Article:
The medicolegal death investigation (MDI) workforce is experiencing a national shortage of practicing board-certified forensic pathologists. Furthermore, there is variability in the practice of death investigation across the United States, resulting in an inconsistent provision of MDI services. This program was initiated in 2017 to help address MDI workforce needs to increase the number of practicing board-certified forensic pathologists, as well as to support medical examiner and coroner (ME/C) offices’ needs to implement and follow quality standards and performance criteria in an effort to provide consistent and equitable application of death investigation services.
The goals of this program are the following:
- Increase the supply of qualified forensic pathology practitioners.
- Strengthen the quality and consistency of ME/C services.
This program is one of the forensic science programs that moved from the National Institute of Justice to the Bureau of Justice Assistance (BJA) in FY 2020.
Why This Matters
This program helps address the extreme shortage of board-certified forensic pathologists in the United States, as underscored in the 2019 Report to Congress: Needs Assessment of Forensic Laboratories and Medical Examiner/Coroner Offices on strengthening forensic science in the United States. It also provides ME/C offices with the resources to become accredited and maintain that accreditation. Accreditation provides an independent measure of quality assurance by assessing that an office maintains written policies and procedures and adequate staff, equipment, training, and suitable physical facilities to produce a forensically documented, accurate, and credible death investigation product. Further, this program helps to address the increasing workloads experienced at ME/C offices, which have been exacerbated by the opioid epidemic and the COVID-19 pandemic.
Grantee Spotlight: Kittitas County Coroner's Office
The portable X-ray machine funded under this award has truly been an asset to the office and their investigations. In the past, cases requiring X-rays had to be transported to a local hospital for imaging, at considerable expense to their office. As a result, the coroner's office was very selective when it came to scheduling cases for imaging.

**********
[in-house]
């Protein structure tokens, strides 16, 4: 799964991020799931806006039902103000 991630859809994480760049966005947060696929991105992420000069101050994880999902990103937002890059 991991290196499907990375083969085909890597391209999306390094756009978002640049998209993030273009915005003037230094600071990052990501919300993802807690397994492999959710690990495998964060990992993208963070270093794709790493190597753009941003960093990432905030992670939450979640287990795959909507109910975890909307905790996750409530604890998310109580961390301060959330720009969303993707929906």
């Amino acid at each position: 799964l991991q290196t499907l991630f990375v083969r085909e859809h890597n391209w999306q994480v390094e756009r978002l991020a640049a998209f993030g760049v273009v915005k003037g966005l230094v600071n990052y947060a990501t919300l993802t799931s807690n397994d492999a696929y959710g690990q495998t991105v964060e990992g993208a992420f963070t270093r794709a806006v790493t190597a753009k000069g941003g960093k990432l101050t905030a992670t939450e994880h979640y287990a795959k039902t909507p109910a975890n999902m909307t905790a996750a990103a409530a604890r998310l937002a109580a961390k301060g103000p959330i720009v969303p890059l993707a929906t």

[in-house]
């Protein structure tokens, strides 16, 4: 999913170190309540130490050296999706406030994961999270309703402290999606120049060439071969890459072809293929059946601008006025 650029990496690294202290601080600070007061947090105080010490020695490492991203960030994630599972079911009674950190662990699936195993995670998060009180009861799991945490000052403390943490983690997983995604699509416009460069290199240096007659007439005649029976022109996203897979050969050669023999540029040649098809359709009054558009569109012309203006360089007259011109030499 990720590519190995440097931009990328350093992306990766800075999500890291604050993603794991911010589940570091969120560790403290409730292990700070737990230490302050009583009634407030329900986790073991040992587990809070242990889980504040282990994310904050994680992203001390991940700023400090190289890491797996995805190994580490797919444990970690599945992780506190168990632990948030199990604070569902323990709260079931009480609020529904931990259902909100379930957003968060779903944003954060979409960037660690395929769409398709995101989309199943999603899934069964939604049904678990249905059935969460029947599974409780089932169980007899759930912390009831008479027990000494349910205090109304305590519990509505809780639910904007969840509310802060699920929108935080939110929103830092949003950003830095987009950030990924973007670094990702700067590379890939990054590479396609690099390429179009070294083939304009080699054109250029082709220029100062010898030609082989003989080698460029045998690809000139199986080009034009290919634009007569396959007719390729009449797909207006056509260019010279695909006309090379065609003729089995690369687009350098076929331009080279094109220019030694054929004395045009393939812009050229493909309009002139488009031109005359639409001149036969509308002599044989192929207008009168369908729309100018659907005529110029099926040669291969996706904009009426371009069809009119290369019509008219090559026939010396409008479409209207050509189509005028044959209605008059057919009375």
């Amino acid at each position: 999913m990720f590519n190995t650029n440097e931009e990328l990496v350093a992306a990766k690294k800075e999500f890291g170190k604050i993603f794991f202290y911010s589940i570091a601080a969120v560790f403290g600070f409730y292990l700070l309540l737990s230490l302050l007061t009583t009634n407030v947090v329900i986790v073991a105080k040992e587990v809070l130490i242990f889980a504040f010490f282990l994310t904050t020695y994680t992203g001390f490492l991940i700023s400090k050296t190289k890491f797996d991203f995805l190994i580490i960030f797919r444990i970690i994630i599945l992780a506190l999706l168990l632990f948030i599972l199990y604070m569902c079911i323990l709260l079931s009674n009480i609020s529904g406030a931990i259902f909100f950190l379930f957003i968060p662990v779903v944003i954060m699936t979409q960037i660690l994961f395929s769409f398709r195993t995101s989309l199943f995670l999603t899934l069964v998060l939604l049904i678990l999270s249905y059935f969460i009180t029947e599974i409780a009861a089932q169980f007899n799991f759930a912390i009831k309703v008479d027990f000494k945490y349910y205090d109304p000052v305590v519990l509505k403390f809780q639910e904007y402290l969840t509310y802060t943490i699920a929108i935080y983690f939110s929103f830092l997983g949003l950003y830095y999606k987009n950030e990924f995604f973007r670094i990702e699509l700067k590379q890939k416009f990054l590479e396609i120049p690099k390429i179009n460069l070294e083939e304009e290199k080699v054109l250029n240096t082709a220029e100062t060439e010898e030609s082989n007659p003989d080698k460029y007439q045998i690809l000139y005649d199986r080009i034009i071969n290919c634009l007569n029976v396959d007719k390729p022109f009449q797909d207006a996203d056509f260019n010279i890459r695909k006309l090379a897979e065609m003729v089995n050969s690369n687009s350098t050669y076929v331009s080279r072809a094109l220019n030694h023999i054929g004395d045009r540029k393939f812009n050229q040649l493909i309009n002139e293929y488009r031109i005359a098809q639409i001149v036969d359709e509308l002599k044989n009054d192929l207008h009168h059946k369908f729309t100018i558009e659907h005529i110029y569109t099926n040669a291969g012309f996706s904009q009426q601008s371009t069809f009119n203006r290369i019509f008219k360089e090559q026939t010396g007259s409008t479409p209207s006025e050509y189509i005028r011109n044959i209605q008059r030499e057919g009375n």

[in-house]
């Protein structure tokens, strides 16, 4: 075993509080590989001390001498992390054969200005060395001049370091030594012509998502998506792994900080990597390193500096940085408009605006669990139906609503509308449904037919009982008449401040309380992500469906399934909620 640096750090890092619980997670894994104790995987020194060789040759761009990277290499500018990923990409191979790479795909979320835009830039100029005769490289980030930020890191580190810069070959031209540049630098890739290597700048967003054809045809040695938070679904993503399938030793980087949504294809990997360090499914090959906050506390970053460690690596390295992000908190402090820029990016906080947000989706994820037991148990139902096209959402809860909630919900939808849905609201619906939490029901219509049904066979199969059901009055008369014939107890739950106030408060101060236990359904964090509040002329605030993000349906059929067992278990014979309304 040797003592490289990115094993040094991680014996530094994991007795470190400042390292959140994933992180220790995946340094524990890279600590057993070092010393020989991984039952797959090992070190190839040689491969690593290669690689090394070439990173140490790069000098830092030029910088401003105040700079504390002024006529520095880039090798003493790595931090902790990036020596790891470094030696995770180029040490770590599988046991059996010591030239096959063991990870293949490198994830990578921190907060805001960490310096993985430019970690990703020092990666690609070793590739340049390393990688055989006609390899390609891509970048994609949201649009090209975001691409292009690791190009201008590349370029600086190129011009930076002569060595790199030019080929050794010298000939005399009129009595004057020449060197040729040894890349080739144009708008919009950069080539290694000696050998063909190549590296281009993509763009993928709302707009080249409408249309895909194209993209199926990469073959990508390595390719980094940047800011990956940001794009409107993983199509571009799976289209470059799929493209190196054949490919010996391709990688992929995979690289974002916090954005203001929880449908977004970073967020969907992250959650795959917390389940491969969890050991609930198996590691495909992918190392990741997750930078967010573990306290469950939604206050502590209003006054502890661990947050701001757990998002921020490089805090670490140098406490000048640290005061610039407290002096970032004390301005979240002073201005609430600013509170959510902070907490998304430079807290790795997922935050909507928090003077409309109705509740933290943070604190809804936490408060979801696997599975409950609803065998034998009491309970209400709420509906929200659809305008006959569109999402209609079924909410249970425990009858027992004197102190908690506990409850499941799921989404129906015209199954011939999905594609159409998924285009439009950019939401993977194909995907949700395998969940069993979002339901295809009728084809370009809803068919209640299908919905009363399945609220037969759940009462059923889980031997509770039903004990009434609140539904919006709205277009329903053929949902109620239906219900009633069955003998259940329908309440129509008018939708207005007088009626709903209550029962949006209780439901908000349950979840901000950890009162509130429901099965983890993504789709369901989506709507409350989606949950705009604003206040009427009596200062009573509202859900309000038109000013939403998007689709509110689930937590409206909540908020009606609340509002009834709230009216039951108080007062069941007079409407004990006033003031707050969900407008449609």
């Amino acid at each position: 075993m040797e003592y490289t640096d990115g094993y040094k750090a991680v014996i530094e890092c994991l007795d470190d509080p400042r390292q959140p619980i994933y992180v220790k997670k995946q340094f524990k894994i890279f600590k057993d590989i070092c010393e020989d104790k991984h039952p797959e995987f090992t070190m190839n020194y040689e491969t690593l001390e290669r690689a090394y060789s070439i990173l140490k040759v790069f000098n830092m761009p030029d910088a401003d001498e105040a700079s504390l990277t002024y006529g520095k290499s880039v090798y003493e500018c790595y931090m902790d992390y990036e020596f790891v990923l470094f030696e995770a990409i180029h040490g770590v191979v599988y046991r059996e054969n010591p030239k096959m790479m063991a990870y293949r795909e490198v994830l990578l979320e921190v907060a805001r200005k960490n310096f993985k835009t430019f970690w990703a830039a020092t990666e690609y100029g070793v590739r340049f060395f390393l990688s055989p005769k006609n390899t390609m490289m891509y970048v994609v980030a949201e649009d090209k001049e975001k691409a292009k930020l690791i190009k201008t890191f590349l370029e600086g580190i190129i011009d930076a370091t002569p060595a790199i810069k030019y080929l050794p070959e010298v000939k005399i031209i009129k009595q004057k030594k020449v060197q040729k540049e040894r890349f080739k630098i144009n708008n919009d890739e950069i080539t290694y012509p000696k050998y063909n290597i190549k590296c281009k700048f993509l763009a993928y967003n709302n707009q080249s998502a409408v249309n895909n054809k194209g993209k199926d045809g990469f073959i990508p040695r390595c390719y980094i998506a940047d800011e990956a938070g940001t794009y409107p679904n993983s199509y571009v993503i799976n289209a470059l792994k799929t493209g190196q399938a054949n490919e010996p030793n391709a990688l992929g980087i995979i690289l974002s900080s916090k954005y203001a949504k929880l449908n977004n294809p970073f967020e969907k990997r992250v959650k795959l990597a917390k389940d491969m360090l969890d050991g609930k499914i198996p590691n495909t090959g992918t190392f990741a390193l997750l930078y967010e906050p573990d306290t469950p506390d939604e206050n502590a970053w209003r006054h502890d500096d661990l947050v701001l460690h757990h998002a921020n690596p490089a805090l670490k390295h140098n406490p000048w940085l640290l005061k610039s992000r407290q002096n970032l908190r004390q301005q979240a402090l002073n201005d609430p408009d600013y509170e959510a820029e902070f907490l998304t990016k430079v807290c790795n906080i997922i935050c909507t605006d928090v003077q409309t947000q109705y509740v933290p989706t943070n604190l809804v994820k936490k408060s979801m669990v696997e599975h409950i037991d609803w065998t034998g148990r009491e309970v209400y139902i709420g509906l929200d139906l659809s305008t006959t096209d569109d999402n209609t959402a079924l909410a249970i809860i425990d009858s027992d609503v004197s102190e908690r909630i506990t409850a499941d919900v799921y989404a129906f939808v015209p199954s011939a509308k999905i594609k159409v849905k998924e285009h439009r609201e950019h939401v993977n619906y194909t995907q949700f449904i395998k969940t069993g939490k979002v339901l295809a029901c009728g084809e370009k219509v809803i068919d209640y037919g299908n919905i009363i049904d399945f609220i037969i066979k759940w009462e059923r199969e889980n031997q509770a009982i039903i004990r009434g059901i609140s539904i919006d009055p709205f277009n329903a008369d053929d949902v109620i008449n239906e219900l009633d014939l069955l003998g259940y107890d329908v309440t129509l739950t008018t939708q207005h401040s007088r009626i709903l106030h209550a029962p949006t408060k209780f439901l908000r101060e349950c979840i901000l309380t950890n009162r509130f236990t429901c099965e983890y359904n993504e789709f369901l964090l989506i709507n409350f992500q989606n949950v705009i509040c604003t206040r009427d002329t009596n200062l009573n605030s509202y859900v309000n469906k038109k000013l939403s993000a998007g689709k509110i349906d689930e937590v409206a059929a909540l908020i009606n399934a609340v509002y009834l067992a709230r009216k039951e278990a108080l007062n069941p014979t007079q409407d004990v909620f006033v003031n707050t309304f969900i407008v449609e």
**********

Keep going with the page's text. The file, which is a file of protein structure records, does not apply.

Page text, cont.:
Since they received the portable X-ray machine, they have enhanced their investigation to support their forensic pathologists by providing X-rays on any case in which it appears that X-rays would be advantageous to have. In several cases, their pathologist has been able to certify cause and manner of death by reviewing scene photos and X-rays, thereby avoiding a costly autopsy that would have been required in the absence of the images. In a recent gunshot death, they were able to locate projectiles in an area they did not expect them to be found based upon their initial review of the wounds. This saved a considerable amount of time at autopsy.
Overall, having access to their own dedicated X-ray machine has enabled the coroner's office to perform better investigations with more accurate results while, at the same time, saving the county thousands of dollars in autopsy fees and hospital X-ray fees. The convenience of being able to obtain images at their facility without having to transport back and forth to the hospital is a great advantage as well.
Fellowship/Purpose Area 1
- 55 fellowships have been funded by this program.
- 30 participants have completed fellowship training using program funds.
- 8,333 deaths were investigated by the program-funded fellows.
- 8,102 autopsies were performed by the program-funded fellows.
Accreditation/Purpose Area 2
- 98 individuals have sought certification using program funds.
- 24 individuals achieved certification using program funds.
- 11 organizations have achieved accreditation using program funds.
Please note that due to the COVID-19 pandemic, many grantees’ program goals were delayed, especially with respect to accreditation. Also, many awards close prior to achieving accreditation, so that metric goes unreported.